So, now let’s train this KAN. We can do this very similarly to a standard neural network using an optimizer, a loss function, a number of epochs, and uniquely, penalty parameters which we will not put much detail into in this blog post.

```
results = model.fit(iris_dataset, opt="Adam",
metrics=(train_acc, test_acc),
loss_fn=torch.nn.CrossEntropyLoss(),
steps=100, lamb=0.01, lamb_entropy=10)
```

We will use Adam as the optimizer, CrossEntropyLoss as our loss function (since we are doing multiclass classification), and 100 epochs. This takes `8.5`

minutes to train and we get a train and test accuracy of `(0.992, 0.934)`

respectively. We can both agree this was clearly successful! Take a look at how our b-splines morphed during training.

In the initial set of epochs, our b-splines change shape a lot until eventually converging into a stable shape. Let’s see what our KAN looks like now.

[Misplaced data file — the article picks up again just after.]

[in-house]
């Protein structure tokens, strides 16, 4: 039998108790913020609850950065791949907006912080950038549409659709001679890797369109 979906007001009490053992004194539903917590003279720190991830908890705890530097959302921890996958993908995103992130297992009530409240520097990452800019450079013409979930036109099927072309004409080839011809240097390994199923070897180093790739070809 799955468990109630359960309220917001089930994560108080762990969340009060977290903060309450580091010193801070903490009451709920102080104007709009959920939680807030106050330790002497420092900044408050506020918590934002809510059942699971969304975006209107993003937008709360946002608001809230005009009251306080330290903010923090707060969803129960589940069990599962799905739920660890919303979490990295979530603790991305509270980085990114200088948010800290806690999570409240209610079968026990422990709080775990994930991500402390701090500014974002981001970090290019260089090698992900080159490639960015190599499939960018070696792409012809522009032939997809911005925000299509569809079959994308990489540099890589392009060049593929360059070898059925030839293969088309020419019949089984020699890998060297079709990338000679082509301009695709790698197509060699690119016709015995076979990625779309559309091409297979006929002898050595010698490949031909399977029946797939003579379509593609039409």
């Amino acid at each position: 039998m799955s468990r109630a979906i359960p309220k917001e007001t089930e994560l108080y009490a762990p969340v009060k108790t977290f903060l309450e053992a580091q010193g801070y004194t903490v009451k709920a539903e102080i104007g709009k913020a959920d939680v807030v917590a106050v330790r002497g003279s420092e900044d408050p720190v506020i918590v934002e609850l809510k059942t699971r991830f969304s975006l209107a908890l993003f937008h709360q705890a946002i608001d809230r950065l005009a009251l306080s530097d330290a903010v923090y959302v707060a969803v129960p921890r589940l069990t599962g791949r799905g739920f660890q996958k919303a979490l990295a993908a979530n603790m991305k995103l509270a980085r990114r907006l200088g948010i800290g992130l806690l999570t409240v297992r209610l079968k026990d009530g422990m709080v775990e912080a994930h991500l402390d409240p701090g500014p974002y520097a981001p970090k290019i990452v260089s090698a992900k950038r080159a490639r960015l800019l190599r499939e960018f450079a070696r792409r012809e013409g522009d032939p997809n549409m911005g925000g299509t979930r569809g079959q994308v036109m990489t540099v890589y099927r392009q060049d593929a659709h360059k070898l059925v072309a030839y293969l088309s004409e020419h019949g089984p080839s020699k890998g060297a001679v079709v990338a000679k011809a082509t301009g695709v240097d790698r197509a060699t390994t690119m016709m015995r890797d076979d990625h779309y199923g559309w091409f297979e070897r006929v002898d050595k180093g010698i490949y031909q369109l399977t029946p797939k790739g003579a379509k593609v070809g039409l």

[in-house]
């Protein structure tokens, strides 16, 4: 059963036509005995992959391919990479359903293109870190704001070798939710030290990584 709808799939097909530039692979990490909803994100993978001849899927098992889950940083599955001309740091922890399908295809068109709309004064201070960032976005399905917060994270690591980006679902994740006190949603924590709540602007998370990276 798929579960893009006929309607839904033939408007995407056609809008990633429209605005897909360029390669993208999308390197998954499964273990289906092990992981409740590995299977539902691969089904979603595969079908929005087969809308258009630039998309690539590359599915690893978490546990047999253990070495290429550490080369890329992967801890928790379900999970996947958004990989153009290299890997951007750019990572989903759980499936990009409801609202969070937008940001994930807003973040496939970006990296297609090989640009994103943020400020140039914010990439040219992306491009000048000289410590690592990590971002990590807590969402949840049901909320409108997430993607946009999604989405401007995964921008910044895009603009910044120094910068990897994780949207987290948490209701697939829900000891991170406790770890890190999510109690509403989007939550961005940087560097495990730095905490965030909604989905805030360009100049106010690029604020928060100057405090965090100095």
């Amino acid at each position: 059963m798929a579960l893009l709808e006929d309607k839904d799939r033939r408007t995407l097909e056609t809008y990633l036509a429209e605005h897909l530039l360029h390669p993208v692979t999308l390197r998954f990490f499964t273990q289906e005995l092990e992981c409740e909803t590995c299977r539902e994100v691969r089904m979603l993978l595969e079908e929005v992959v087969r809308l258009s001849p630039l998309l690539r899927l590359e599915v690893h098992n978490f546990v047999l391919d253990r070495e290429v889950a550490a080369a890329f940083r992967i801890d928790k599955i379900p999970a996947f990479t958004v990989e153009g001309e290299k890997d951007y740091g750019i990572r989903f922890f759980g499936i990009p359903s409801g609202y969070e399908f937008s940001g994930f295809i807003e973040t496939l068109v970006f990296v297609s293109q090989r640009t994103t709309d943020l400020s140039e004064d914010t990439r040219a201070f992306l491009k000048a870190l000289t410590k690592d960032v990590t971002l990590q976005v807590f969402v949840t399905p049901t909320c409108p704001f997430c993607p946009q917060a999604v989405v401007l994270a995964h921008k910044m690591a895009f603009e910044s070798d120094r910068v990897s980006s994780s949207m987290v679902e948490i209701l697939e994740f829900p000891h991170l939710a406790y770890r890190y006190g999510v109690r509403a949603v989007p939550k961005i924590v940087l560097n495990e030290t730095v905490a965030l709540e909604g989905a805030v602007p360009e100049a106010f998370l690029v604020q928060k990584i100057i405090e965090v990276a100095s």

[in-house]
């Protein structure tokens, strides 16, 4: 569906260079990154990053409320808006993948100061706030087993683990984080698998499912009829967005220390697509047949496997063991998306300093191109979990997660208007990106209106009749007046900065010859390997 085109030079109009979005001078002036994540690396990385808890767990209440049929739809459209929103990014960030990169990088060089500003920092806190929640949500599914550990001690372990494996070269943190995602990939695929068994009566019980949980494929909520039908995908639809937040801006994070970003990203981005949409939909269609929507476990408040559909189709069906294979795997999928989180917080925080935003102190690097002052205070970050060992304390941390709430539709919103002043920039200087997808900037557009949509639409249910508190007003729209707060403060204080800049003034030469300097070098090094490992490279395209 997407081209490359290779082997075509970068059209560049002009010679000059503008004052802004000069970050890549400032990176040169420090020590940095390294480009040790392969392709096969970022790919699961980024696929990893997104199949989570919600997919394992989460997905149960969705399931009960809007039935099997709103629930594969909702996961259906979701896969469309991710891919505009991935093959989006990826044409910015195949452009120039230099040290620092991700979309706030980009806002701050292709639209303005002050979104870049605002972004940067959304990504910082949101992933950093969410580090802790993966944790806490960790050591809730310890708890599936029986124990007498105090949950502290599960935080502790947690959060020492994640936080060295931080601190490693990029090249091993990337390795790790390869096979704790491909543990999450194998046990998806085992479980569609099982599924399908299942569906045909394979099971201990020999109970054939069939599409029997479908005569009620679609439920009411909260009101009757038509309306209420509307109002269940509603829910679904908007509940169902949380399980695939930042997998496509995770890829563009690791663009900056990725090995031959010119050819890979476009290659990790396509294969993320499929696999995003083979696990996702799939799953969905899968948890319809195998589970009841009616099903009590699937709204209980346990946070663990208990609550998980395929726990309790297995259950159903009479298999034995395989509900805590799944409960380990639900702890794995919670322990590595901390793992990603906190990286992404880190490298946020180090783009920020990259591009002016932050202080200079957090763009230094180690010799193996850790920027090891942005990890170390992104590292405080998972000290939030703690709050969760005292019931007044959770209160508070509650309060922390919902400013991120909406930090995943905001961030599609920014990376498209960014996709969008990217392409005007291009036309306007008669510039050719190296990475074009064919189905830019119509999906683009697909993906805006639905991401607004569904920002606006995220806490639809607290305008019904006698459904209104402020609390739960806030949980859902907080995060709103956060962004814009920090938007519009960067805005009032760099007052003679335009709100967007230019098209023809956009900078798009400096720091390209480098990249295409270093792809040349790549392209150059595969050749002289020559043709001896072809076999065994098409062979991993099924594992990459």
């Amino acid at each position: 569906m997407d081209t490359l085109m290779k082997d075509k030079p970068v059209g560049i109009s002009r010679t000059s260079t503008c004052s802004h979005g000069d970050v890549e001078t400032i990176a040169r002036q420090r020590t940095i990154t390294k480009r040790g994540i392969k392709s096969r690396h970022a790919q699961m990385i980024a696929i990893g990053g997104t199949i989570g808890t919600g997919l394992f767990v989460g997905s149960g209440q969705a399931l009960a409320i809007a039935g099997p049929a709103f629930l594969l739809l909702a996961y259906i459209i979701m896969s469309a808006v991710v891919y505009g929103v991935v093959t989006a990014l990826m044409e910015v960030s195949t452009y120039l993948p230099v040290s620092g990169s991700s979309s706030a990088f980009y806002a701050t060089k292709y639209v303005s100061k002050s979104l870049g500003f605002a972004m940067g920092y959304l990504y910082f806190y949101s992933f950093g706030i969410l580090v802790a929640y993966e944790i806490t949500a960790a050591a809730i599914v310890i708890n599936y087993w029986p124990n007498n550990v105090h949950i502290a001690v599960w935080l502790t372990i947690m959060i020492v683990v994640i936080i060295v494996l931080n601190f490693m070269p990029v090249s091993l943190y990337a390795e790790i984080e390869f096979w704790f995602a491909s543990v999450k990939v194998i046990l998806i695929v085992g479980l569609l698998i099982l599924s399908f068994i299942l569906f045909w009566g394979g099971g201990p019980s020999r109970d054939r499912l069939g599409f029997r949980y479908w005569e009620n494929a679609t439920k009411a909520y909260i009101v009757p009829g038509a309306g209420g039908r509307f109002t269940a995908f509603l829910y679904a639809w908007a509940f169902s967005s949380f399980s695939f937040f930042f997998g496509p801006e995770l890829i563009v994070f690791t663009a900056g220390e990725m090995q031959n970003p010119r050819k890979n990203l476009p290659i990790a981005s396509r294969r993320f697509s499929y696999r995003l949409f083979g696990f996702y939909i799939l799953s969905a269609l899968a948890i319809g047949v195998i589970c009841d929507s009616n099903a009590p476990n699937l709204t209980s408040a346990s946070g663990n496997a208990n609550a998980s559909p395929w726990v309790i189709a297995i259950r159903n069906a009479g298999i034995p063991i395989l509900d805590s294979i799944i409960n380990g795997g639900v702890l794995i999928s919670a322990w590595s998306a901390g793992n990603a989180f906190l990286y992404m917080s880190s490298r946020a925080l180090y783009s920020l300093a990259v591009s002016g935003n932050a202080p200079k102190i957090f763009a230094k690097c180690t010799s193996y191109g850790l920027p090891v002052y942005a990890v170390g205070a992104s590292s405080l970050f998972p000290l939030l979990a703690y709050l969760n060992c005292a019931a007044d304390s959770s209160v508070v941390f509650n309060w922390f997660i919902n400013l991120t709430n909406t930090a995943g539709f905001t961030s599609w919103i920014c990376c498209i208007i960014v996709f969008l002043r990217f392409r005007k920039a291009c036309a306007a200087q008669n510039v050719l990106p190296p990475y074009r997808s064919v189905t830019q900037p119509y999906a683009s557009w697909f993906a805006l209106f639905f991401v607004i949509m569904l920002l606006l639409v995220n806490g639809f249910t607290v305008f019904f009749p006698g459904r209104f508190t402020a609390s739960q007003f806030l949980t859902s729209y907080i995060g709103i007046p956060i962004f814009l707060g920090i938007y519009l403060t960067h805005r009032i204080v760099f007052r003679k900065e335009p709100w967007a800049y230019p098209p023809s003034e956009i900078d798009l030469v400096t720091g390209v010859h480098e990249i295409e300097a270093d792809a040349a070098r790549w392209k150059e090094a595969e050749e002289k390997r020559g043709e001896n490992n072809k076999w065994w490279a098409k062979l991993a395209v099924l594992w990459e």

This is interesting, some of the edges have disappeared completely?! I won’t go into full details, as it is unnecessary, but neurons that have activity below a certain threshold are fully switched off to make the network more efficient. We can actually prune this network to make to no completely remove the inactive nodes. The code below will very simply do this for you.

`model = model.prune()`

Once again, let’s see what our KAN looks like now.

As you can see, the hidden layer of 5 nodes has been pruned down to 4 making the KAN more computationally efficient without reducing accuracy. We can now fine-tune this KAN again, only 50 epochs this time, and achieve a train and test accuracy of `(1.0, 1.0)`

respectively.